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BERWANGER, Jay

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Jay Berwanger
"Genius of the Gridiron," Jay Berwanger

BERWANGER, John Jacob "Jay." (Dubuque, IA, Mar. 19, 1914-Oak Brook, IL, June 26, 2002). Berwanger attended MARSHALL ELEMENTARY SCHOOL, JEFFERSON JUNIOR HIGH SCHOOL, and graduated from DUBUQUE SENIOR HIGH SCHOOL where he played football under Coach Wilbur DALZELL.

In 1931 Berwanger was named captain of the Des Moines Register and Tribune all-state team when Dubuque won the mythical state championship. Berwanger also qualified for state in wrestling and track. Although his fame came in football, he most enjoyed wrestling. While in high school, Berwanger received a summer job and encouragement from Ira DAVENPORT who advised him to attend the University of Chicago.

The University of Chicago's reputation for fine education also attracted Berwanger. Excelling in wrestling and track (he became a decathlete as well), Berwanger was recruited by Iowa, Michigan, Minnesota and Purdue—but Chicago had not even asked. (1)

But “times were tough then,” Berwanger said in 1986. “I wanted to attend a school that would give me a first-rate education in business, without special treatment, so that I would be prepared when opportunities were certain to return.” He was accepted and received a basic academic tuition scholarship of $300 a year. To cover his other expenses he worked part time for the University Engineer running elevators and fixing toilets, cleaned the gymnasium, and waited tables at his fraternity, Psi Upsilon. (2)

Berwanger expected to play for the legendary coach Amos Alonzo Stagg. When the university forced Stagg to retire after forty seasons, Berwanger played for Clark Shaughnessy, another future member of the College Football Hall of Fame.

In an era before football teams were divided up into offensive and defensive squads, Berwanger was famous for his versatility. Berwanger at 6 feet and 195 pounds was on the field for every play his sophomore year during Chicago's five Big Ten games. Once, he made 14 tackles against Minnesota in one half. (3) A giant among lesser players, Berwanger never enjoyed a winning season at Chicago. From 1933-1935, the Chicago Maroons won only eleven of twenty-four games, yet Berwanger was named to every all American team his senior year. (4) In his twenty-four game career, he: (5)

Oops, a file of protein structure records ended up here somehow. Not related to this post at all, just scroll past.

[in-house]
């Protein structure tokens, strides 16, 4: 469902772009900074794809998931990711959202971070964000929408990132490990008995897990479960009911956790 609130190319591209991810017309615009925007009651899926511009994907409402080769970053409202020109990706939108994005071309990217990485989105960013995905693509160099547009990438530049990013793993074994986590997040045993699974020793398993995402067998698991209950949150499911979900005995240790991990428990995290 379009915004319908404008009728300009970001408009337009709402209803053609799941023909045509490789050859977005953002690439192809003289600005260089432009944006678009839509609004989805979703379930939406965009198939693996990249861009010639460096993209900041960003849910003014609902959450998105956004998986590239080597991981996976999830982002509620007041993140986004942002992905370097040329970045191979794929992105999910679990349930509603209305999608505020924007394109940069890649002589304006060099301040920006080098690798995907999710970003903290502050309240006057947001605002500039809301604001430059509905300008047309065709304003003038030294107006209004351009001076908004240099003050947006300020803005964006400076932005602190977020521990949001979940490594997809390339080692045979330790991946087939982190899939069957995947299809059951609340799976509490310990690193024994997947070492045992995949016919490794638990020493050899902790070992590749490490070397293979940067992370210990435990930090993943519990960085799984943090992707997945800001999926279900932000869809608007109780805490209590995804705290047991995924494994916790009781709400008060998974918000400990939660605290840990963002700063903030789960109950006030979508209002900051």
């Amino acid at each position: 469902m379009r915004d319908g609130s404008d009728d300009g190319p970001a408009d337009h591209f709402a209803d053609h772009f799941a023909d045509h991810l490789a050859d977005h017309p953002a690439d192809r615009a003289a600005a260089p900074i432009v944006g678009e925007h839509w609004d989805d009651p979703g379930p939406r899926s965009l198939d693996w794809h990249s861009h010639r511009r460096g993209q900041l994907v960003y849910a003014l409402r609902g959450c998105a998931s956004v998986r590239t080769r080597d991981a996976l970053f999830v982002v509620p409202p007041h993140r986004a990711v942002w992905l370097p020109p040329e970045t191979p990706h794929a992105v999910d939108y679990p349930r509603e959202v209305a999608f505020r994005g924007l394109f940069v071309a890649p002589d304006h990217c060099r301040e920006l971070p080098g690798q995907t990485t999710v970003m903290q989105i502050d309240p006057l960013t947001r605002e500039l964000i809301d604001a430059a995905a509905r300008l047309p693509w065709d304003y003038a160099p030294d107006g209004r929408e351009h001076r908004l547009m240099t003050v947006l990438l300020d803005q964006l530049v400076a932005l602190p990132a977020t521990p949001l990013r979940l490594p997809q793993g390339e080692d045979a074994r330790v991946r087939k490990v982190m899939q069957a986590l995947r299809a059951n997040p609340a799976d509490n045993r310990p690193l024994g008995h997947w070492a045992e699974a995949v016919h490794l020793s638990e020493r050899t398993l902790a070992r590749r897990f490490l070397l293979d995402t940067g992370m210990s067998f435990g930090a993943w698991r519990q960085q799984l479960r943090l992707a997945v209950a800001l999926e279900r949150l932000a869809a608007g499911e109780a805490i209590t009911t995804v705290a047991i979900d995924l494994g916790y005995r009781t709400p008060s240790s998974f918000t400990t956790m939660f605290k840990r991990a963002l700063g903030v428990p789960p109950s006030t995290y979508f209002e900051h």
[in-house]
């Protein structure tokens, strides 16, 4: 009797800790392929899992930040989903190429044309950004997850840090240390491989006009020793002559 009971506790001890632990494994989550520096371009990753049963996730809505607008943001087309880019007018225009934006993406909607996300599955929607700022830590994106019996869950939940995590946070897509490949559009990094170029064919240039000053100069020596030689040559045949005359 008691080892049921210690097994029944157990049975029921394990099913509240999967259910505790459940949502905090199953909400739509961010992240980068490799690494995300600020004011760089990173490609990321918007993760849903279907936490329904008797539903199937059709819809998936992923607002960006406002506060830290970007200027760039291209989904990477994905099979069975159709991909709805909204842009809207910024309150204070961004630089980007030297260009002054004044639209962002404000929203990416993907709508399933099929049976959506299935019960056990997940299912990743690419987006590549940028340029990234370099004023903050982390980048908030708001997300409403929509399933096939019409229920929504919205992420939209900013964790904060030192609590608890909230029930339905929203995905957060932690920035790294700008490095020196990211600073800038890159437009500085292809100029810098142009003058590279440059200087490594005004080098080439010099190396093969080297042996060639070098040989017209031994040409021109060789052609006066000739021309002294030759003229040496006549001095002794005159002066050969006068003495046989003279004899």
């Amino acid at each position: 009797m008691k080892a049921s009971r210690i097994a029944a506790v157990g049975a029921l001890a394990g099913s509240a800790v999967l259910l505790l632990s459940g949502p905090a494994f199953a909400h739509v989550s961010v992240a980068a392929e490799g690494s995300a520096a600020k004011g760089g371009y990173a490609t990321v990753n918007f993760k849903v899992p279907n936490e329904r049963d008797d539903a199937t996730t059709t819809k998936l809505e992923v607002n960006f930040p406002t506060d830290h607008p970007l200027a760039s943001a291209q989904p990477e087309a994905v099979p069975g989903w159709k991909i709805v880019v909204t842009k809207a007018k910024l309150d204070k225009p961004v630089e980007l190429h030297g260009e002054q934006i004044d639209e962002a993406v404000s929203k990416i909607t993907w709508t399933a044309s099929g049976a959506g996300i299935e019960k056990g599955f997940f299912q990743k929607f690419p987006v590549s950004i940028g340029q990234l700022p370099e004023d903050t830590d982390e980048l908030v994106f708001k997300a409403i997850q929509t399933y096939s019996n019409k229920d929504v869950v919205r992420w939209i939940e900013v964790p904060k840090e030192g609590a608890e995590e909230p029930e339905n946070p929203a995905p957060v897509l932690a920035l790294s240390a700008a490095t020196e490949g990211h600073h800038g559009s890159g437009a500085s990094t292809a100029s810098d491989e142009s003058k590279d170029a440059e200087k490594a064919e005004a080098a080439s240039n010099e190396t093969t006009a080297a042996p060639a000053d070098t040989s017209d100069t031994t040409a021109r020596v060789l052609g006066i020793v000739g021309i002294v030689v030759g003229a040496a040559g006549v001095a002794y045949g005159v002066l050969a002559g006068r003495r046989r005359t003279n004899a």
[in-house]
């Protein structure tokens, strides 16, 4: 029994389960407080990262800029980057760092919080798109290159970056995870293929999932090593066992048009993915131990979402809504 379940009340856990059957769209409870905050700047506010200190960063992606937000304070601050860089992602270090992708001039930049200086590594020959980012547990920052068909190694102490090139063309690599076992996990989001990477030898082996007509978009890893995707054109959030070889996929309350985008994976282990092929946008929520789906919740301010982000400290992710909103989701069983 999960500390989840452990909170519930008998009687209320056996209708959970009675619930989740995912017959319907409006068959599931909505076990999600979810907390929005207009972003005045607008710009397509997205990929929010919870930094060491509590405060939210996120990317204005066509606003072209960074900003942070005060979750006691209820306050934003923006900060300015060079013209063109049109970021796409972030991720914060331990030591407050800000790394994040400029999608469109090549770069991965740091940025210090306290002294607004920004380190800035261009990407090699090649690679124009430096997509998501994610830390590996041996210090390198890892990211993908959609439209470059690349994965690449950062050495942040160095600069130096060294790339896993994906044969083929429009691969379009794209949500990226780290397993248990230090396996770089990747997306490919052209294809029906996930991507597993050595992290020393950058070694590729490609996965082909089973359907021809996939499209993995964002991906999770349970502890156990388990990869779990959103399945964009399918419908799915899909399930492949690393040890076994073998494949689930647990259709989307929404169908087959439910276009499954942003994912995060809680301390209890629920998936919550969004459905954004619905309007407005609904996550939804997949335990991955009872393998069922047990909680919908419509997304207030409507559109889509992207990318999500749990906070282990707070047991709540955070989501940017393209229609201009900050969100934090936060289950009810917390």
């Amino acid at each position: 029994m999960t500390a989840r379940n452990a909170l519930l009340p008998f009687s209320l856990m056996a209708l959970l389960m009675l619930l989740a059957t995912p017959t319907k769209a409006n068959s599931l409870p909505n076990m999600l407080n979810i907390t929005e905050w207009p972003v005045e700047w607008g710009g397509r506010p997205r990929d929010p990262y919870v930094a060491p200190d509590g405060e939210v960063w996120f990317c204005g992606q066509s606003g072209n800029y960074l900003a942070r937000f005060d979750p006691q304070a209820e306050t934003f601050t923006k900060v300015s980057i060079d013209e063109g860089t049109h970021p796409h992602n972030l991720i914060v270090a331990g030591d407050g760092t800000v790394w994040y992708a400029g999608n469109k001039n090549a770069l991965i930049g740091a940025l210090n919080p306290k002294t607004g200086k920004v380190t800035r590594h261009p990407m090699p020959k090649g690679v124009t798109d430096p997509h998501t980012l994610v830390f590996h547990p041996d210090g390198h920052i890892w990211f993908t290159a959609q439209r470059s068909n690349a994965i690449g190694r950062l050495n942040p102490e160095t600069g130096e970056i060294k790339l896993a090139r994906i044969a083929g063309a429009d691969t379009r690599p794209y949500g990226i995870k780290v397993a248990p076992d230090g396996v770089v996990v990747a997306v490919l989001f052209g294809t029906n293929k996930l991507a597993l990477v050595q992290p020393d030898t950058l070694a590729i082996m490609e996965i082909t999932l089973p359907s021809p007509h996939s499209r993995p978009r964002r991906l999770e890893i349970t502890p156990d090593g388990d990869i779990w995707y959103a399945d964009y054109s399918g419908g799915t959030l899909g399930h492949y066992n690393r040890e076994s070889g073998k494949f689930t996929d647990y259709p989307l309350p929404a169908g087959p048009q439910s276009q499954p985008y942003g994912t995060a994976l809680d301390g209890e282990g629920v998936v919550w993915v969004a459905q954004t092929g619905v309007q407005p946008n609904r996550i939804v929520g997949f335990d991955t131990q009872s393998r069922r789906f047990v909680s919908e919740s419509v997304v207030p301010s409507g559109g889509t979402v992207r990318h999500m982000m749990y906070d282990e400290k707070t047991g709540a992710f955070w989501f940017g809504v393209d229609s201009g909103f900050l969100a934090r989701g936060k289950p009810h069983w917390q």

scored twenty-four touchdowns
               booted twenty conversions for a total of 152 points
               gained 1,839 yards in 439 carries
               completed 50% of 146 passes for 921 yards
               punted 223 times for a 37.3 yards average

In November of 1935, Berwanger received a telegram from Manhattan’s Downtown Athletic Club, informing him that he had won a trophy for being the "most valuable football player east of the Mississippi," as well as a trip for two to New York. "It wasn’t really a big deal when I got it," Berwanger recalled in 1985. "No one at school said anything to me about winning it other than a few congratulations. I was more excited about the trip than the trophy because it was my first flight." The prize, renamed the John W. Heisman Memorial Trophy, after the club’s athletic director, was presented to him on December 9, 1935. (6) It was been rumored that he was the model for the figure used on the trophy. "A lot of people think he inspired the pose of the trophy," said University of Chicago assistant athletic director Dave Hilbert. "He didn't. That's all they posed for pictures. But we let people believe it." (7)